Today we are showing off a build that is perhaps the most sought after deep learning configuration today. DeepLearning11 has 10x NVIDIA GeForce GTX 1080 Ti 11GB GPUs, Mellanox Infiniband and fits in a compact 4.5U form factor. There is also an important difference between this system and DeepLearning10, our 8x GTX 1080 Ti build. DeepLearning11 is a single-root design which has become popular in the deep learning space.
At STH, we are creating more deep learning reference builds not just as theoretical exercises. These machines are either being used by our team or our clients. We have done a number of smaller builds including DeepLearning01 and DeepLearning02 that we published. While those builds were focused on an introductory, getting your feet wet with frameworks, DeepLearning11 is a completely different end of the spectrum. We know this exact framework is used by a top 10 worldwide hyper-scale / deep learning company.
If we had asked NVIDIA would probably have been told to buy Tesla or Quadro cards. NVIDIA specifically requests that server OEMs not use their GTX cards in servers. Of course, this simply means resellers install the cards before delivering them to customers. As an editorial review site, we do have tight budget constraints so we bought 10x NVIDIA GTX 1080 Ti cards. Each NVIDIA GTX 1080 Ti has 11GB of memory (up from 8GB on the GTX 1080) and 3584 CUDA cores (up from 2560 on the GTX 1080.) The difference in price for us to upgrade from GTX 1080’s was around $1,500. We did purchase cards from multiple vendors.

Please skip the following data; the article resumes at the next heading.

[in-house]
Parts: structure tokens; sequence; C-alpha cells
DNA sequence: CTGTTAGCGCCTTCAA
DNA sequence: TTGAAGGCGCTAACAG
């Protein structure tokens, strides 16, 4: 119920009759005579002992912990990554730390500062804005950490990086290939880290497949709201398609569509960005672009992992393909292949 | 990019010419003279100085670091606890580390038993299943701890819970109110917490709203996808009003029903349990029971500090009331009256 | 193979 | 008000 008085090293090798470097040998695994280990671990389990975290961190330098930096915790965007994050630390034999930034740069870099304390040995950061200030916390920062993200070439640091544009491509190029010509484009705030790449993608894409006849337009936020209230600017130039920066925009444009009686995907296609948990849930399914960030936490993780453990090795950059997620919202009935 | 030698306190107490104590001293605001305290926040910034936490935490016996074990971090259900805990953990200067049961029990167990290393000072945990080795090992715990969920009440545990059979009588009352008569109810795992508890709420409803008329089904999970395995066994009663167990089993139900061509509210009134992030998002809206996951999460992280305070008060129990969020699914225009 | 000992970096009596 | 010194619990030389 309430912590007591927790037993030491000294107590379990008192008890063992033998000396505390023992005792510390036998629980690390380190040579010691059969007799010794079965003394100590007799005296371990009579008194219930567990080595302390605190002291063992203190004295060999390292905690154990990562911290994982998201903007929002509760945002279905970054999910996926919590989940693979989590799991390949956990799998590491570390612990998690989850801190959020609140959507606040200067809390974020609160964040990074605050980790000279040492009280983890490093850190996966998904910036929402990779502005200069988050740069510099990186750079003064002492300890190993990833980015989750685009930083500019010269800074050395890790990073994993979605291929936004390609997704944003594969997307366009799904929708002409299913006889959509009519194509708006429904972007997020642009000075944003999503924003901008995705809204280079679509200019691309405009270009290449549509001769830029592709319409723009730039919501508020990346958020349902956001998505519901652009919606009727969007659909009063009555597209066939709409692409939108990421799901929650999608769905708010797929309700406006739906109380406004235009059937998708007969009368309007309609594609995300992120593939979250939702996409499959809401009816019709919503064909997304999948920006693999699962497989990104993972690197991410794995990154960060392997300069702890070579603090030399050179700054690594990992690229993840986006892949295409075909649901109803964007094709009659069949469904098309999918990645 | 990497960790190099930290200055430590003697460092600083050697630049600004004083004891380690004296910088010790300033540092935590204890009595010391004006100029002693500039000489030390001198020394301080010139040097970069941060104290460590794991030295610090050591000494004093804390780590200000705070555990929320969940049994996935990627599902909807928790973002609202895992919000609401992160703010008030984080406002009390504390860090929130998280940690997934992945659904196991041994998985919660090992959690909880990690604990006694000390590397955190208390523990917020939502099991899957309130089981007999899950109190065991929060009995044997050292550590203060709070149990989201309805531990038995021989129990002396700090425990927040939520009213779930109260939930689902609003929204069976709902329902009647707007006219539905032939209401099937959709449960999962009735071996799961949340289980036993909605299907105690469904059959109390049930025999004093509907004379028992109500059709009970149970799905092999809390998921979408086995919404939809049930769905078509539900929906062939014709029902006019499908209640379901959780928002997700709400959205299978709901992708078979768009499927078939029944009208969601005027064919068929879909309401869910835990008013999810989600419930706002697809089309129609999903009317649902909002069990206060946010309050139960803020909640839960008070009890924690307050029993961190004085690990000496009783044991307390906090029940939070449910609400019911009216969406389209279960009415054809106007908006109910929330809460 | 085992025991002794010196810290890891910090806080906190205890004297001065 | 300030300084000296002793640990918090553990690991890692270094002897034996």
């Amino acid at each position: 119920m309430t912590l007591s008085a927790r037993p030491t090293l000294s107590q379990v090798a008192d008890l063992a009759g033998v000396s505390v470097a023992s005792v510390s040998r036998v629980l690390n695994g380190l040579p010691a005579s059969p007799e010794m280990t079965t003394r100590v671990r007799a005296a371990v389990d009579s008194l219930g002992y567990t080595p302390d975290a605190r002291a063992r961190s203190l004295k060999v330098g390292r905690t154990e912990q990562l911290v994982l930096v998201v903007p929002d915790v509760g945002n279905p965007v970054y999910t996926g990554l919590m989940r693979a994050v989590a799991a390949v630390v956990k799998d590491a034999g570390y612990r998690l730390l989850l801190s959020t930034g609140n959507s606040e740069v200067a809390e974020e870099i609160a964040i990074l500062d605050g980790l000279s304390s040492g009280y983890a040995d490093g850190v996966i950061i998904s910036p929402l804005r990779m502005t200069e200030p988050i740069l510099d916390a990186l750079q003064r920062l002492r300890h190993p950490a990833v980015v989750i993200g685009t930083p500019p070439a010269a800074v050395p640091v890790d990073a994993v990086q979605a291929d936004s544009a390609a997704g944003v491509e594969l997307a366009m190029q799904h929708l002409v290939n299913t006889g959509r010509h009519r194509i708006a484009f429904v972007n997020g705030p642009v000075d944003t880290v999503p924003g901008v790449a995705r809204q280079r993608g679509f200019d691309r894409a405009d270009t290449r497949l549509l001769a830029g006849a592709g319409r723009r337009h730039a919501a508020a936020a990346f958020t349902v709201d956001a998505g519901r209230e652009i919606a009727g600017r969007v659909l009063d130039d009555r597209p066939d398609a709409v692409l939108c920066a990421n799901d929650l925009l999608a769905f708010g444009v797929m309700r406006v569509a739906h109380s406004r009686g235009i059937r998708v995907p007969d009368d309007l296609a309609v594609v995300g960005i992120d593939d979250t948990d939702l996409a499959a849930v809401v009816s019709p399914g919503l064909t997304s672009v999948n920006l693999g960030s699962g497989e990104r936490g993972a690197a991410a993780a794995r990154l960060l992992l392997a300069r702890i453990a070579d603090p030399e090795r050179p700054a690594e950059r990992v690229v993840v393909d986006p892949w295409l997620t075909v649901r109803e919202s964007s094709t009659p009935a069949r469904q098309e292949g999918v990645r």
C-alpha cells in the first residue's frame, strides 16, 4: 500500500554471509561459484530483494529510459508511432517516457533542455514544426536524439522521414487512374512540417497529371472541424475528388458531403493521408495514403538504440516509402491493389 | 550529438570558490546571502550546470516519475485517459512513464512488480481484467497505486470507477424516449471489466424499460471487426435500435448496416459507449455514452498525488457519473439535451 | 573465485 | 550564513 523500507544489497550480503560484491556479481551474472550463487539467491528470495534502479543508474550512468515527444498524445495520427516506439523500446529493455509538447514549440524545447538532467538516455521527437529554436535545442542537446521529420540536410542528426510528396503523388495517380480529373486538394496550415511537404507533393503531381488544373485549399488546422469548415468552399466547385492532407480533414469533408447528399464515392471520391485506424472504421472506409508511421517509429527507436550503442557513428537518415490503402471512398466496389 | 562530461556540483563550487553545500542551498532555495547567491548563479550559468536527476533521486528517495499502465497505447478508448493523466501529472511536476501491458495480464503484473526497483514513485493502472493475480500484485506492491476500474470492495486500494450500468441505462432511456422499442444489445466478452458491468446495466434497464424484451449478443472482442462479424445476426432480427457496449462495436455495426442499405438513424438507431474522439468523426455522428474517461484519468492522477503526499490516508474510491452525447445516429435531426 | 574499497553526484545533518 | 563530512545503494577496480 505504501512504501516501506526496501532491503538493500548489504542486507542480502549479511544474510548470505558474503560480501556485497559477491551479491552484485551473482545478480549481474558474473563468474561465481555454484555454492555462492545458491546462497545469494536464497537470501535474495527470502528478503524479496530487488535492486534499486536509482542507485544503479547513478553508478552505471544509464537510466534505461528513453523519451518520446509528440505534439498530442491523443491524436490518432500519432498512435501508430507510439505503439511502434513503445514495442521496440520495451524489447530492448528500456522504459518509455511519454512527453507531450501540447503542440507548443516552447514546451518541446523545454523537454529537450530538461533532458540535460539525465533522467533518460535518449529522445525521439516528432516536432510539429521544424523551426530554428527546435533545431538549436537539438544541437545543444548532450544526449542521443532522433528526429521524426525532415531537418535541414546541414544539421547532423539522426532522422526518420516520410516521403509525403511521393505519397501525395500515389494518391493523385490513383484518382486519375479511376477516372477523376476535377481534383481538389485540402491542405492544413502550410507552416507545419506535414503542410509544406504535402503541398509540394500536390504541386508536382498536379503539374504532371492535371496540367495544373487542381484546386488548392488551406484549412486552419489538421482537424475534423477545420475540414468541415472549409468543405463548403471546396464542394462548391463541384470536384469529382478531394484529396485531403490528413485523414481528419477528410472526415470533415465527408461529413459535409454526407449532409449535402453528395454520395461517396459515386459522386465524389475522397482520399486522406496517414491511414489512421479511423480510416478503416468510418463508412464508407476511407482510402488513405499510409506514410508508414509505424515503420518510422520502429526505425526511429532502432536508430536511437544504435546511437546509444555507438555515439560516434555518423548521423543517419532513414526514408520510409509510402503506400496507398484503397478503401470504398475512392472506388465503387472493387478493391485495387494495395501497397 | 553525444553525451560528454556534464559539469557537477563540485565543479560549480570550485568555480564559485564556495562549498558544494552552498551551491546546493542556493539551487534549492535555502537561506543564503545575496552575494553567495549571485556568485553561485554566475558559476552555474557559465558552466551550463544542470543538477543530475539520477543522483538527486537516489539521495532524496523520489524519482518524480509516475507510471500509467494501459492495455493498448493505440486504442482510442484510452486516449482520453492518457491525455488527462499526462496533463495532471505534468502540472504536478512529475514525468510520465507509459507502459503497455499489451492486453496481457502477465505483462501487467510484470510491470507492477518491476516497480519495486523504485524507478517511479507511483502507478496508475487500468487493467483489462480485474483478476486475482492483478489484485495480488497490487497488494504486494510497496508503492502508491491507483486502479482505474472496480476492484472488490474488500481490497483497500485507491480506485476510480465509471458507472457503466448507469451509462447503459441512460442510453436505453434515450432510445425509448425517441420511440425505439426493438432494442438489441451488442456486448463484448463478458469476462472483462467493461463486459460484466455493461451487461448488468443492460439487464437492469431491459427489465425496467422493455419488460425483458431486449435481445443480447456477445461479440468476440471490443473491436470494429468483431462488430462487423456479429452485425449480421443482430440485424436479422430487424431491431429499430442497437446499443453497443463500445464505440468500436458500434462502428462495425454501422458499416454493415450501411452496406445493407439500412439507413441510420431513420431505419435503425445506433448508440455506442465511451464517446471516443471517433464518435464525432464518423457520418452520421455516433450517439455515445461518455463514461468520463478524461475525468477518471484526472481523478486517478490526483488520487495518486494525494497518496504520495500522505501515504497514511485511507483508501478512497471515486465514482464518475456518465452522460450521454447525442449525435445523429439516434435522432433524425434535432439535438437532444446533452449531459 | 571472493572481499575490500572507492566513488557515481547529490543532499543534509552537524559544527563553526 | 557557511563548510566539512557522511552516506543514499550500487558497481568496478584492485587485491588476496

Our system is the Supermicro SYS-4028GR-TR2 which is one of the mainstay high-GPU density systems on the market. The -TR2 is significant as it is the single root version of the chassis and different from DeepLearning10’s -TR dual root system.
Like with the DeepLearning10 build, DeepLearning11 has a “hump” bringing the total system size up to 4.5U. You can read more about this trend in our Avert Your Eyes from the Server “Humping” Trend in the Data Center piece.